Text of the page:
inPulse watch gets BlackBerry data via Bluetooth

inPulse-blackberry-watch

[Eric] just told us about the watch he developed that displays info from a BlackBerry via Bluetooth. The watch displays updates, message alerts, incoming call information, and… tells time. Setup and control is handled with the BlackBerry keypad. The device is charged with a micro-USB connection and will last for about four days without a recharge. We’d chalk up the rather long battery life to the use of an OLED display, which will use less energy when a portion of the display is left black.

So why is it here? Well, he’s got a couple of blog posts that detail two of the final prototypes that you might find interesting. What else? Oh yeah, his original prototype used an Arduino with a Nokia 3310 LCD display. For those of you who continually call the Arduino a worthless toy, looks like it’s good enough to use when taking a product to market.

Head-mounted computer with Linux, WiFi

hmdlinux

Most wearable computers we’ve seen feature a head-mounted display tethered to a small PC system in a backpack or worn on a belt. Here’s a slick little system that does away with the cord, fitting the entire system in the glasses.

[Pascal Brisset’s] WXHMD is based on the tiny Gumstix Overo Fire computer-on-module which features a beefy, 3D-capable OMAP processor that runs Linux. The Gumstix is interfaced with a Vuzix VR920 head-mounted display that includes a three-axis accelerometer and compass. Tying these together is a custom video digital-to-analog converter board of [Pascal’s] own design, created using direct-to-PCB inkjet printing techniques. For less than $1,000 total in parts, the result is a spatially aware six ounce computer, with display and battery and all, that fits neatly over the bridge of one’s nose.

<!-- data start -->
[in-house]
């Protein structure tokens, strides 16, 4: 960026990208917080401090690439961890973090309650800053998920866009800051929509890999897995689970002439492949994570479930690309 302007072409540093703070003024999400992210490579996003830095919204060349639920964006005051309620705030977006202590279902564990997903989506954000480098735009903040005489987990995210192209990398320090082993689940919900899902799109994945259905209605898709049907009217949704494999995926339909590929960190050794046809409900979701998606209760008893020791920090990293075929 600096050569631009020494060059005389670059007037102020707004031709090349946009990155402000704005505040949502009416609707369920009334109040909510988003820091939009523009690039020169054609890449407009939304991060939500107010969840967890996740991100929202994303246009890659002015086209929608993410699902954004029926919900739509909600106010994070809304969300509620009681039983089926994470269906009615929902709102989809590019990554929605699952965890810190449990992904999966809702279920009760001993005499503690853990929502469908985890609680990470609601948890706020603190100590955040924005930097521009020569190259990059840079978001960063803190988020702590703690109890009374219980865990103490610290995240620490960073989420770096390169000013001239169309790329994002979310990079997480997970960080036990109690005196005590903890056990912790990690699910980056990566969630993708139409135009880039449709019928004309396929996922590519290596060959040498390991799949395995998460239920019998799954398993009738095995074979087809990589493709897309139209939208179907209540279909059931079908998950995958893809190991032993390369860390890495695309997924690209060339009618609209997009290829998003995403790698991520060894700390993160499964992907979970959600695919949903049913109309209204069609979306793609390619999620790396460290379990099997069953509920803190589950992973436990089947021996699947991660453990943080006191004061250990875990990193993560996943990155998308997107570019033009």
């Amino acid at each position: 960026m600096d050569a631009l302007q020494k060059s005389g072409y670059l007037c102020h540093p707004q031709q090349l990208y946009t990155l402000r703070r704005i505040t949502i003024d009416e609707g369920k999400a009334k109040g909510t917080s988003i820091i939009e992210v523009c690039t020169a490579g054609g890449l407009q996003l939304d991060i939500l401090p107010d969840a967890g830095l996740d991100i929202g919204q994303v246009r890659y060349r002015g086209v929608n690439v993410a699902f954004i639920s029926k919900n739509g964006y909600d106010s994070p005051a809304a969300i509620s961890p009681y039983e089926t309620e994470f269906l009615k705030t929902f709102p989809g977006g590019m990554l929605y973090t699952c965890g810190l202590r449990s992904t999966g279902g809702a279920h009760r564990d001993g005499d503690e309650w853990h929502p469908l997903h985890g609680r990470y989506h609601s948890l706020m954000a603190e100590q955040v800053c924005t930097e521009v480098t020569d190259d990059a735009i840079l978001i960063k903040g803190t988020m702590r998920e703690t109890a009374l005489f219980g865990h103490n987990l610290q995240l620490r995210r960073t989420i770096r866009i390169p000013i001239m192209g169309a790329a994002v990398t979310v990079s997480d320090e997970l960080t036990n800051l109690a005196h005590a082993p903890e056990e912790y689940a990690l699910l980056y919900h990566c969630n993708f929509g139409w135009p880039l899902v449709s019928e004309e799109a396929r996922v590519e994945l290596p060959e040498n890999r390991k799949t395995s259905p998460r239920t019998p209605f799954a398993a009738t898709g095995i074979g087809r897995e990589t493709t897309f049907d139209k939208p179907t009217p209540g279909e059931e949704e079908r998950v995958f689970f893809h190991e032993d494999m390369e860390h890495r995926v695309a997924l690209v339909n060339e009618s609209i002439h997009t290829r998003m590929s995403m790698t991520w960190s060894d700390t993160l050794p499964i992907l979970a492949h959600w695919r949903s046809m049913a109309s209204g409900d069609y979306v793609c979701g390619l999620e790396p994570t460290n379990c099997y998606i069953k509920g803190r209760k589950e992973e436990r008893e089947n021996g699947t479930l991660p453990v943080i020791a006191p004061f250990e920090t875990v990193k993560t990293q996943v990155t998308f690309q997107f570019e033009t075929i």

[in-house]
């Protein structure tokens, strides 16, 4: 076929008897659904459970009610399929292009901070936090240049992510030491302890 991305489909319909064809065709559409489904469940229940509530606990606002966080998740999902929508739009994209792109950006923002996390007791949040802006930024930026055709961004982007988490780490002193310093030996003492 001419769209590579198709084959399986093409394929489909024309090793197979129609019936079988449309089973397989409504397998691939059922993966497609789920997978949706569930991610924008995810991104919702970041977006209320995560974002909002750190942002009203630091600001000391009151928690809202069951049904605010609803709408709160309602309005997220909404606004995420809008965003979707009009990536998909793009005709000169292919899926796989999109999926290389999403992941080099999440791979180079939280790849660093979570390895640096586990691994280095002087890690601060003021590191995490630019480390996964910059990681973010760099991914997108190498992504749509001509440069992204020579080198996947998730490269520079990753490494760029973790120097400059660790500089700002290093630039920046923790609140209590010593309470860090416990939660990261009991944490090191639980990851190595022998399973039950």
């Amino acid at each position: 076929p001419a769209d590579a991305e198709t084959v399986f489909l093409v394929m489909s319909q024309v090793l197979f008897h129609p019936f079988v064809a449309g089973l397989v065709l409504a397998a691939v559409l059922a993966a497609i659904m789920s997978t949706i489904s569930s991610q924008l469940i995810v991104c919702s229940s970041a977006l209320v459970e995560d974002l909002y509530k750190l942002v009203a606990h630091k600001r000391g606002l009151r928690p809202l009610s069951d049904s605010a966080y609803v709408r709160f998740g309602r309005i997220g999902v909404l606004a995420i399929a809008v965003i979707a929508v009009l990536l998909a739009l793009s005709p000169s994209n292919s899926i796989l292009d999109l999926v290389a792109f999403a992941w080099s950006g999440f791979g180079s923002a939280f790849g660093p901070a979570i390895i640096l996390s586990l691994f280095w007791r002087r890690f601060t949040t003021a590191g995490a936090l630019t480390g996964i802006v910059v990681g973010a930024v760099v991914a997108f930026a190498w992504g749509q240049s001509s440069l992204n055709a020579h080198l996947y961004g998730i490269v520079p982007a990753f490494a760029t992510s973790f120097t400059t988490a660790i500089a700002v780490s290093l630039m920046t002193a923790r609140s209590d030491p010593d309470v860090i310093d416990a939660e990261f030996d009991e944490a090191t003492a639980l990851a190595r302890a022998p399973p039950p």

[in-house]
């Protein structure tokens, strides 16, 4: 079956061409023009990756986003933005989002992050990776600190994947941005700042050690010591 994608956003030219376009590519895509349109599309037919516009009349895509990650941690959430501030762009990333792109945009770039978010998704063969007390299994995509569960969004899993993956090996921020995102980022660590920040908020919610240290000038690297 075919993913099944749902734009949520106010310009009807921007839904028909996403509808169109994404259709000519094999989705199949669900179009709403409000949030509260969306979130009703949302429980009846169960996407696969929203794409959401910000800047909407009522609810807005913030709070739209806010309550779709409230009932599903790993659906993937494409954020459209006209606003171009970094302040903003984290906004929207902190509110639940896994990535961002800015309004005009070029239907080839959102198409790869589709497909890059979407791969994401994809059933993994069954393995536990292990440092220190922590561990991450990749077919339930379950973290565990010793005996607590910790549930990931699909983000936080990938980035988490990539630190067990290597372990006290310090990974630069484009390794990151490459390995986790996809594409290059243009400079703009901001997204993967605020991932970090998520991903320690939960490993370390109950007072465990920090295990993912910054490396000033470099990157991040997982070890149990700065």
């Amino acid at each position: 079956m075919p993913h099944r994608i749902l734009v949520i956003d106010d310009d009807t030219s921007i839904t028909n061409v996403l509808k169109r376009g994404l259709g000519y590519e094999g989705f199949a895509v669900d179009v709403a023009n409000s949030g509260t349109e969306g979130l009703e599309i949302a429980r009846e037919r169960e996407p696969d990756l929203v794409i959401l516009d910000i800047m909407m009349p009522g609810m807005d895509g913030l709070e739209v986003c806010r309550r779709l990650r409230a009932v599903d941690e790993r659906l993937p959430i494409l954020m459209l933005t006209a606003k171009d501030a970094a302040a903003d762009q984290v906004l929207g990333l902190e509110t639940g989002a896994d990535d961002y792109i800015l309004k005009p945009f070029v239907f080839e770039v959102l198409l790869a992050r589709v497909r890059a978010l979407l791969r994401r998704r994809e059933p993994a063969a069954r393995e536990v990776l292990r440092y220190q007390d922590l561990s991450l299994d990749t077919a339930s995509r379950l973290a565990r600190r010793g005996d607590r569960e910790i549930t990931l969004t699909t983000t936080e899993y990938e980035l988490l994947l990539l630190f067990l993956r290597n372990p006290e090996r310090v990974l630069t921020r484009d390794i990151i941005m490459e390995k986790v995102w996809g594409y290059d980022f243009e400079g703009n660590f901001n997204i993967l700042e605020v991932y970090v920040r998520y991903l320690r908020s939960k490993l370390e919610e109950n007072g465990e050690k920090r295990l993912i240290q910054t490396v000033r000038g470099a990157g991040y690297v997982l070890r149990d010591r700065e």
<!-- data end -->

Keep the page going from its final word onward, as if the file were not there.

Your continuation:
It’s a fantastic hack and a nicely documented project, though even the device’s creator himself questions whether having a pair of microwave transceivers and a LiPo battery strapped directly over one’s eyes and brain is such a good idea.

[thanks w3pt]

How to overlay images by using Greasemonkey

HaD_frame

Today we’re going to take a look at writing scripts for the Greasemonkey add-on for Firefox. This add-on allows us to use JavaScript to make changes to the way webpages are displayed on our browser. These changes can only be seen by a copy of Firefox that is running a particular script. As an example, we’re going to write a script that adds a border to the banner image of each article on Hack a Day by overlaying the image you see above. Find out how it’s done after the break. [Read more...]

Halloween props: Servo eyes

If you’re wanting to spice up a Jack-o-lantern, why not give it some spooky eyes that will look around? [todbot] shows us how to set this up using an Arduino and 3 servos. His rig uses a hobby servo to control the entire head’s orientation and a smaller servo for each eye’s movement. Their motion is random, but quite convincing. He has them all stuck together with  popsicle sticks, but you would probably move the location of the large servo to rotate the entire pumpkin, or whatever other prop you put it all in. You can download the Arduino sketch and give it a try your self. We might suggest building a simple rack and pinion rig to rotate both eyeballs with  a single servo.

[via HackedGadgets]

Halloween props: Alien Costume

alien

[creatrope] sent in this slick Alien costume that he made for his son. The costume does look decent, but not professional. For something tossed together from parts around the house, it looks fantastic. The real kicker, is the fact that it has the retractable inner mouth. The retractable mechanism is constructed from Legos and extends when his son opens the mouth. We think he did a fantastic job with this costume, but if you’re looking for something a little more polished, check out this Alien made by [Asy0uw1sh ] you can see a little more detail on how it works here.

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